|US 101 Photo Gallery
City of San Diego (1940 - 1958)
US 101 was modified considerably during and after World War II. During the war, San Diego was an important location due to the naval presence and the concentration of war manufacturing. Even after the war was over, San Diego continued its incredible growth. Fortunately it was realized that an extensive road network was required and during the late 1940s and 1950s portions of US 101 became some of the first sections of highway to be brought up to full freeway standards in the county. Two major upgrades, occurring in 1942 and 1958, demonstrate the evolution of the road.
|By 1942, Pacific Highway between Barnett Ave and Rosecrans Ave had been
upgraded to partial freeway standards. While this was a much needed improvement, it was
not until 1958 that the limited access portion was extended south of Barnett Ave.
The extension was short, however. It only went for about a mile south, with the major improvement being
the grade separation over Washington St. This portion saw service as US 101 for seven
years until it was superseded by I-5 in 1965. Unlike many other abandoned freeways in
California, this one still has the bulk of its original signage and offers an interesting
look at what signs looked like at the time
The picture below accompanied an article in the November/December 1943 volume of California Highways and Public Works titled "Modern Design Features Mark New Highway Construction in San Diego."
The pictures below show the evolution of the US 101 / US 80 interchange, which was built in 1942 as part of the wartime project. By this point, the US was completely involved with World War II and wartime activities had first priority for the allocation of resources. This interchange, originally called the "Mission Valley Interchange," reflects the scarce resources allocated to highway construction in many ways, including the design. For example, one of the cloverleaf where one of the circle ramps was smaller so that the ramp carrying traffic heading from north 101 to the east highway could join with the mainline bridge over the railroad. At the time there was actually a lot of value in the materials saved by not building the extra bridge solely for the exit ramp. In 1961 the interchange was essentially unchanged since its construction in 1942. As the picture above on the right shows, this was entirely removed in 1968-69 to accommodate the newer I-5 / I-8 interchange. The picture to the right is especially interesting since it shows the old interchange in relation to the more recent one. By the time this interchange was under construction, I-5 was already completely eight lanes between National City and San Clemente; this was the last portion of old highway. This is visible in the picture with the completed eight lane I-5 visible at the bottom of the picture and again just beyond the San Diego River crossing.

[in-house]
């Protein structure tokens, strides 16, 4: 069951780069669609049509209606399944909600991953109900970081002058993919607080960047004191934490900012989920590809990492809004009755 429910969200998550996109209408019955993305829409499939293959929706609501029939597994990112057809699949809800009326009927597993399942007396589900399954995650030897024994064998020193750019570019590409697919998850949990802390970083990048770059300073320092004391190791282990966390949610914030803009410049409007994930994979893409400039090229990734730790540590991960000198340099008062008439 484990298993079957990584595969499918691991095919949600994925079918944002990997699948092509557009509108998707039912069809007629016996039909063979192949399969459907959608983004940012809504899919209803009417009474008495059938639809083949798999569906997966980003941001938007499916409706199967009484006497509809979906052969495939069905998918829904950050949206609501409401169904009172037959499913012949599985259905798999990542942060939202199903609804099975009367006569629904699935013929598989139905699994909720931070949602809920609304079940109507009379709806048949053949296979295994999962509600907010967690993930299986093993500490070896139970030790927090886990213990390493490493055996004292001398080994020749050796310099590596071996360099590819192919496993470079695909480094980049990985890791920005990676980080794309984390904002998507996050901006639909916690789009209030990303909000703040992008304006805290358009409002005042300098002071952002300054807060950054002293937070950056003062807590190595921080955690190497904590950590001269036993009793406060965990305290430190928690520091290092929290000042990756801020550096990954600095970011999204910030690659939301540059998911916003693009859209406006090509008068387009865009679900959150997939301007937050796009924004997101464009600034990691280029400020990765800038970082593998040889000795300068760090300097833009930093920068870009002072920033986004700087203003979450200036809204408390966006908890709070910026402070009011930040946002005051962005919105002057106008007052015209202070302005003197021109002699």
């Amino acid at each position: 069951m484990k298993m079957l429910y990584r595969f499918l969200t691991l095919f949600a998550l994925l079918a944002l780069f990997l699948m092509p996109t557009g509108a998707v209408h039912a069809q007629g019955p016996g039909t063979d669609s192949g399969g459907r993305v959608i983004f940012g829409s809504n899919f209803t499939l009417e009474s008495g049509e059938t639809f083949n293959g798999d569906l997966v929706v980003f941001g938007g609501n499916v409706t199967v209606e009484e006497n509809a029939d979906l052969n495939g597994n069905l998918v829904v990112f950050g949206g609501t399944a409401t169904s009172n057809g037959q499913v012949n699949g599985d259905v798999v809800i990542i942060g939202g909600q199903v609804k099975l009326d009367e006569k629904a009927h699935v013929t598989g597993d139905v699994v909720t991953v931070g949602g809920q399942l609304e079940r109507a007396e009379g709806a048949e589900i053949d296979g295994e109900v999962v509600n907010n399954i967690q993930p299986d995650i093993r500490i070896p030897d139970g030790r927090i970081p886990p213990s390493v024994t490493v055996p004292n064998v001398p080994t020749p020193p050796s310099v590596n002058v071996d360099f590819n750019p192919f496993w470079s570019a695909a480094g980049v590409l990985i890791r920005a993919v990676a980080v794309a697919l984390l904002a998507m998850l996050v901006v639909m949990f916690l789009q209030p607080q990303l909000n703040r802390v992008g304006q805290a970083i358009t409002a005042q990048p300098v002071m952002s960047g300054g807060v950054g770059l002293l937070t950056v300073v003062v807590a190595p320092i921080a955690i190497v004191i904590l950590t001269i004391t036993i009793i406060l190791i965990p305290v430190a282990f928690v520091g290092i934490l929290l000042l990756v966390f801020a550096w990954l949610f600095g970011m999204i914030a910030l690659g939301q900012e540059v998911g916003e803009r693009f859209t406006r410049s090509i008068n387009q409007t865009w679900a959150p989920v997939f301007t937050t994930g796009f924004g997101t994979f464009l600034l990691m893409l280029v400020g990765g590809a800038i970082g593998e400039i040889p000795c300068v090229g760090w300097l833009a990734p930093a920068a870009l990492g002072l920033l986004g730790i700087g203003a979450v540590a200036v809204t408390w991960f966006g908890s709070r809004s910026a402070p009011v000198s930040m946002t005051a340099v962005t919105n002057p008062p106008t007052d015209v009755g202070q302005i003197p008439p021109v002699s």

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|The Mission Bay Freeway was a short four lane full freeway bypass built in 1954 to help alleviate traffic at the crowded interchange with Balboa Ave / Garnet Ave. It also afforded a savings in travel time by continuing in a straight line rather than swinging out as the older (1930s) alignment had. In 1969 the original pavement was removed and the freeway was realigned to accommodate the new eight lane freeway. However, all of the original bridges still exist, though they were widened. In fact, the one over Rose Canyon Creek still has the original curbing in the middle, complete with the reflectorized divots. (Fun fact: In 1999 Caltrans rehabilitated the deck of the Rose Creek bridge, where as a fop to the previous design, they built the new center divide with the same divots in the curb.)|
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